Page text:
One way to insure a happy new year is to keep a lid on your holiday spending. While that sounds easy enough to do, when was the last time any of us really did it? Here are a few tips to help you at least stay in the neighborhood of an affordable holiday season.
Create a Per-Person Holiday Budget
The National Retail Federation believes that the average consumer will spend $688.87 this holiday season. Many will put that amount on credit cards. Assuming 18 percent interest and only making the minimum payment each month, it could take you three years to pay this year’s holidays off! To avoid paying 2012 off in 2015, you need to get a budget together. Start by setting a limit per person and sticking to that limit. Make sure that all of your purchases are made with cash. If it is too late for this year, start 2013 off right. Open a savings account just for holiday spending. Set your per person limit now and divide your total by 50. Deposit that much each week. That way you can look forward to less credit card debt in 2014.
Set Goals For The Coming Year
Why look into the future before going holiday shopping? It throws some light on where you want to be next year and how far you may actually be from that goal right now. It will also give you and idea how much farther you will be if you do not control your impulse buying. It is much harder to save money for a new car or home if you have to pay a higher payments on your credit cards.
Leave Your Emotions Home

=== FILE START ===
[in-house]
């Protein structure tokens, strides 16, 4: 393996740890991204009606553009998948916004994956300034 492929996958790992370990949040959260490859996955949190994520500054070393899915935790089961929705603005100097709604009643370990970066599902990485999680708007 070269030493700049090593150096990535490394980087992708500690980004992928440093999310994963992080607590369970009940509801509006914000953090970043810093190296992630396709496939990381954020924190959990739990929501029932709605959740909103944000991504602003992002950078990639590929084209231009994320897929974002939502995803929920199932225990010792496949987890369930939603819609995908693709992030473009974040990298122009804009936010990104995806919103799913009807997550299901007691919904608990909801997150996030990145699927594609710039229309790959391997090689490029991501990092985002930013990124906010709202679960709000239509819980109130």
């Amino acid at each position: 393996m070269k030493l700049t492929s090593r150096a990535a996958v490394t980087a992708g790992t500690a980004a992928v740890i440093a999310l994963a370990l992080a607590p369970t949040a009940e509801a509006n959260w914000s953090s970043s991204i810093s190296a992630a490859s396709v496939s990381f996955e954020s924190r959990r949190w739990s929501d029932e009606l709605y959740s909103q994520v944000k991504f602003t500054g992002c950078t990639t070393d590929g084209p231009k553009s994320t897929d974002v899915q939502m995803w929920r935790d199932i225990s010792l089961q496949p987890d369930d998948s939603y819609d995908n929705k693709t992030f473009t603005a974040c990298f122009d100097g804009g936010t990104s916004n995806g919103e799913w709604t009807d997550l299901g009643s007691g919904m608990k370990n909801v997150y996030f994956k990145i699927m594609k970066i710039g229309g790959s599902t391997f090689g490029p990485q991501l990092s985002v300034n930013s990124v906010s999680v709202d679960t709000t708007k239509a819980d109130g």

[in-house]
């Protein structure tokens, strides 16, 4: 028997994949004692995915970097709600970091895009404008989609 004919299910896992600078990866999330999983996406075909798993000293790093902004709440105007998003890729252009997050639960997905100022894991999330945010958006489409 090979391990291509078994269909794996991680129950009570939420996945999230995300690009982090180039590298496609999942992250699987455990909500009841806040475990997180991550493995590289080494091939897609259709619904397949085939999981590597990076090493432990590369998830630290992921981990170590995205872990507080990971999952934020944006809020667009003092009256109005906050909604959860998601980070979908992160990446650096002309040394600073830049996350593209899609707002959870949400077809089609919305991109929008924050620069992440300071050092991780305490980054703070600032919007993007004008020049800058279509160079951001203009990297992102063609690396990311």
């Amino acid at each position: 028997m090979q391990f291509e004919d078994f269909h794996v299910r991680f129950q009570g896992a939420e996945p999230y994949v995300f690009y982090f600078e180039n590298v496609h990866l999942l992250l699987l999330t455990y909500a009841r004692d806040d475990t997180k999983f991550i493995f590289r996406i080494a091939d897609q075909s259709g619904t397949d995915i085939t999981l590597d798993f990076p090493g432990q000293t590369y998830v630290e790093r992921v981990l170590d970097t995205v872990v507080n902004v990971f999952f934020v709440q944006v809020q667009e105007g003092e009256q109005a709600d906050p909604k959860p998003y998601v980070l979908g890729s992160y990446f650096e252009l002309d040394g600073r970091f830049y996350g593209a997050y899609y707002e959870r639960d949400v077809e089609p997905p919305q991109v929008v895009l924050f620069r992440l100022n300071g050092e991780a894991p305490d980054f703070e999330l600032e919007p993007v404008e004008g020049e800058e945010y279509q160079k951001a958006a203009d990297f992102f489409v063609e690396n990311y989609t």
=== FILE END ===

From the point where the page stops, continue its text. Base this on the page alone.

Your emotions can really take a toll on your credit card debt during the holiday season. It is easy to get caught up in the fun of giving gifts, especially to children who show so much enthusiasm. Leave these emotions at home when you go shopping, they will simply cause you to buy items that are unnecessary. Four of the most common emotional buying triggers are convenience, envy, security, and elation. The key is to know and recognize these triggers while you’re out shopping. Whenever you’re faced with a significant unplanned purchase, try to go home and think it over for 24 hours before pulling the trigger. You might be surprised how quickly the buying fever wears off.
Build Your Savings As You Go
You are going to be doing some shopping, so why not strengthen your savings account while doing it? We have already established that paying with cash is your best option during the holiday season, take it a step further. Pay for everything with bills only. Keep all of the coins you collect during the season in a jar or something. When the banks open back up after New Year’s Day, deposit all of those coins. Last year I was able to pad my savings account by a touch over $20 this way. Not much, but that was twenty bucks I would not have had otherwise.
This holiday season does not have to lead to a bout of New Year’s depression when you get the first round of credit card bills. Keep these tips in mind during the season and you may find yourself a little better off in the coming year.
Do you have other tips to control your holiday spending?